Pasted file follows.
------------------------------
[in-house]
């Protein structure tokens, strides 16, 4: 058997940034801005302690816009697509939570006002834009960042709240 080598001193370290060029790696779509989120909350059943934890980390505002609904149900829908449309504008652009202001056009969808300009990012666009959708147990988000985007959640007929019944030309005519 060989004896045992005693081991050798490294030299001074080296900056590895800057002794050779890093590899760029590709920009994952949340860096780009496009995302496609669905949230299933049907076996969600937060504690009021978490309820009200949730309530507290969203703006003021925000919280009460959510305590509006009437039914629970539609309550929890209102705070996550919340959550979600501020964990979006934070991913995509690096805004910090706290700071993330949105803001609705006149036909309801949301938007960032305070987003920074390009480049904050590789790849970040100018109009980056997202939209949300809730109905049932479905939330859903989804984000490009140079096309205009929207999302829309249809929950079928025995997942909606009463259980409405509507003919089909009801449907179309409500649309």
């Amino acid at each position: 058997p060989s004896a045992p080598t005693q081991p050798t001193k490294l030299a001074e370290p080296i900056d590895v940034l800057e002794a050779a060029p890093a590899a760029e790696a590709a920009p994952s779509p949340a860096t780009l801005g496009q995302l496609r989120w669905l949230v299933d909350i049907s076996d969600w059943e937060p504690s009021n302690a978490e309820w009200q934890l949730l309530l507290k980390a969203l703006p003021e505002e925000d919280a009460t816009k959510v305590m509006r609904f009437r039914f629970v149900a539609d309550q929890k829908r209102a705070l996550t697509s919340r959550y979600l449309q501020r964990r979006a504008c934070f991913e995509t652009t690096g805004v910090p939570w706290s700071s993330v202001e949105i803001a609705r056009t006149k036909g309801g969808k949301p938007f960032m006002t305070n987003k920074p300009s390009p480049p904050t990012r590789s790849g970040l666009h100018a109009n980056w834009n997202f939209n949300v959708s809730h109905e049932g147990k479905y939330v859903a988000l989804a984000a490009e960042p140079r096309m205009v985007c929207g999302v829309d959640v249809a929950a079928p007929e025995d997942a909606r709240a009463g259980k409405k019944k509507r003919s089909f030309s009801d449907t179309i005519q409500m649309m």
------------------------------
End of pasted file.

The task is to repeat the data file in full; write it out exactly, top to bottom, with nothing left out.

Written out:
[in-house]
């Protein structure tokens, strides 16, 4: 058997940034801005302690816009697509939570006002834009960042709240 080598001193370290060029790696779509989120909350059943934890980390505002609904149900829908449309504008652009202001056009969808300009990012666009959708147990988000985007959640007929019944030309005519 060989004896045992005693081991050798490294030299001074080296900056590895800057002794050779890093590899760029590709920009994952949340860096780009496009995302496609669905949230299933049907076996969600937060504690009021978490309820009200949730309530507290969203703006003021925000919280009460959510305590509006009437039914629970539609309550929890209102705070996550919340959550979600501020964990979006934070991913995509690096805004910090706290700071993330949105803001609705006149036909309801949301938007960032305070987003920074390009480049904050590789790849970040100018109009980056997202939209949300809730109905049932479905939330859903989804984000490009140079096309205009929207999302829309249809929950079928025995997942909606009463259980409405509507003919089909009801449907179309409500649309």
């Amino acid at each position: 058997p060989s004896a045992p080598t005693q081991p050798t001193k490294l030299a001074e370290p080296i900056d590895v940034l800057e002794a050779a060029p890093a590899a760029e790696a590709a920009p994952s779509p949340a860096t780009l801005g496009q995302l496609r989120w669905l949230v299933d909350i049907s076996d969600w059943e937060p504690s009021n302690a978490e309820w009200q934890l949730l309530l507290k980390a969203l703006p003021e505002e925000d919280a009460t816009k959510v305590m509006r609904f009437r039914f629970v149900a539609d309550q929890k829908r209102a705070l996550t697509s919340r959550y979600l449309q501020r964990r979006a504008c934070f991913e995509t652009t690096g805004v910090p939570w706290s700071s993330v202001e949105i803001a609705r056009t006149k036909g309801g969808k949301p938007f960032m006002t305070n987003k920074p300009s390009p480049p904050t990012r590789s790849g970040l666009h100018a109009n980056w834009n997202f939209n949300v959708s809730h109905e049932g147990k479905y939330v859903a988000l989804a984000a490009e960042p140079r096309m205009v985007c929207g999302v829309d959640v249809a929950a079928p007929e025995d997942a909606r709240a009463g259980k409405k019944k509507r003919s089909f030309s009801d449907t179309i005519q409500m649309m």